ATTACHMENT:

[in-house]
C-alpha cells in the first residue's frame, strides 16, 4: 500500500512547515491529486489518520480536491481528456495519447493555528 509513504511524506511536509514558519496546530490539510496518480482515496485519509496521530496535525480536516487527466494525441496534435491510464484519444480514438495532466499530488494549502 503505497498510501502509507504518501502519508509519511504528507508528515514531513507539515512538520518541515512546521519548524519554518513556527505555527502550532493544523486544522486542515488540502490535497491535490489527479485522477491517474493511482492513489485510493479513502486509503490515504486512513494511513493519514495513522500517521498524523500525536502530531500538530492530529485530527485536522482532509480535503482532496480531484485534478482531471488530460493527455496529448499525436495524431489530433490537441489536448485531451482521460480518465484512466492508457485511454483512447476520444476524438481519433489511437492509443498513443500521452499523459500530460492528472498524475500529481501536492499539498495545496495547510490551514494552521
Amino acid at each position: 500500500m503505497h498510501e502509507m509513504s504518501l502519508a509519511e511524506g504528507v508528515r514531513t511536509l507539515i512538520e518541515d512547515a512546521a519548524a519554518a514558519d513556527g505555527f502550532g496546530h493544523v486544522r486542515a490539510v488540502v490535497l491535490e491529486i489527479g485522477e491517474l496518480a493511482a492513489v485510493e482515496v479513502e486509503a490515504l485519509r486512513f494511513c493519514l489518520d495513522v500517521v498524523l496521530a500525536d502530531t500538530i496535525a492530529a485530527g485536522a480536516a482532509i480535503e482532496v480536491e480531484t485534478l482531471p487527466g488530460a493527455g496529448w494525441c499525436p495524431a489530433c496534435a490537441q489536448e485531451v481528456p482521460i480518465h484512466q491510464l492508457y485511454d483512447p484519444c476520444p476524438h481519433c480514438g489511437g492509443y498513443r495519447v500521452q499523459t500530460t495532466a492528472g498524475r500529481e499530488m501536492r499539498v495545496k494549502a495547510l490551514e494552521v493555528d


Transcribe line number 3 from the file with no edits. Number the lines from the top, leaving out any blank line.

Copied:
Amino acid at each position: 500500500m503505497h498510501e502509507m509513504s504518501l502519508a509519511e511524506g504528507v508528515r514531513t511536509l507539515i512538520e518541515d512547515a512546521a519548524a519554518a514558519d513556527g505555527f502550532g496546530h493544523v486544522r486542515a490539510v488540502v490535497l491535490e491529486i489527479g485522477e491517474l496518480a493511482a492513489v485510493e482515496v479513502e486509503a490515504l485519509r486512513f494511513c493519514l489518520d495513522v500517521v498524523l496521530a500525536d502530531t500538530i496535525a492530529a485530527g485536522a480536516a482532509i480535503e482532496v480536491e480531484t485534478l482531471p487527466g488530460a493527455g496529448w494525441c499525436p495524431a489530433c496534435a490537441q489536448e485531451v481528456p482521460i480518465h484512466q491510464l492508457y485511454d483512447p484519444c476520444p476524438h481519433c480514438g489511437g492509443y498513443r495519447v500521452q499523459t500530460t495532466a492528472g498524475r500529481e499530488m501536492r499539498v495545496k494549502a495547510l490551514e494552521v493555528d